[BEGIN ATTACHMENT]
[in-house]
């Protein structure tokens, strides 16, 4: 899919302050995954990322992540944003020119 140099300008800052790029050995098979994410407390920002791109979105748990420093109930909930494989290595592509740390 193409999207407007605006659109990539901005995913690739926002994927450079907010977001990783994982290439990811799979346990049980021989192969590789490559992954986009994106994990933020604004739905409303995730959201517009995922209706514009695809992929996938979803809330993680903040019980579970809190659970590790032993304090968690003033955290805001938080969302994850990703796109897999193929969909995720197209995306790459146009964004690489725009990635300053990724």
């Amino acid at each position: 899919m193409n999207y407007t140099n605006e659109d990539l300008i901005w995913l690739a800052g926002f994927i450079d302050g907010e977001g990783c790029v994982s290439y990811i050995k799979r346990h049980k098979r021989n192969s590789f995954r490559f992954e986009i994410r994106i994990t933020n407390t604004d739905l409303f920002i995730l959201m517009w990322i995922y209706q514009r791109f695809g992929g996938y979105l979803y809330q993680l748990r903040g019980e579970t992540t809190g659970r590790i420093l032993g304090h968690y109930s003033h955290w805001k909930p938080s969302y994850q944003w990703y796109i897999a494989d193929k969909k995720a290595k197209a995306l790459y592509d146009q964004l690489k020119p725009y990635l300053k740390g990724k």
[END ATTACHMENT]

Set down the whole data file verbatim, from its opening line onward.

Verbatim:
[in-house]
């Protein structure tokens, strides 16, 4: 899919302050995954990322992540944003020119 140099300008800052790029050995098979994410407390920002791109979105748990420093109930909930494989290595592509740390 193409999207407007605006659109990539901005995913690739926002994927450079907010977001990783994982290439990811799979346990049980021989192969590789490559992954986009994106994990933020604004739905409303995730959201517009995922209706514009695809992929996938979803809330993680903040019980579970809190659970590790032993304090968690003033955290805001938080969302994850990703796109897999193929969909995720197209995306790459146009964004690489725009990635300053990724």
């Amino acid at each position: 899919m193409n999207y407007t140099n605006e659109d990539l300008i901005w995913l690739a800052g926002f994927i450079d302050g907010e977001g990783c790029v994982s290439y990811i050995k799979r346990h049980k098979r021989n192969s590789f995954r490559f992954e986009i994410r994106i994990t933020n407390t604004d739905l409303f920002i995730l959201m517009w990322i995922y209706q514009r791109f695809g992929g996938y979105l979803y809330q993680l748990r903040g019980e579970t992540t809190g659970r590790i420093l032993g304090h968690y109930s003033h955290w805001k909930p938080s969302y994850q944003w990703y796109i897999a494989d193929k969909k995720a290595k197209a995306l790459y592509d146009q964004l690489k020119p725009y990635l300053k740390g990724k």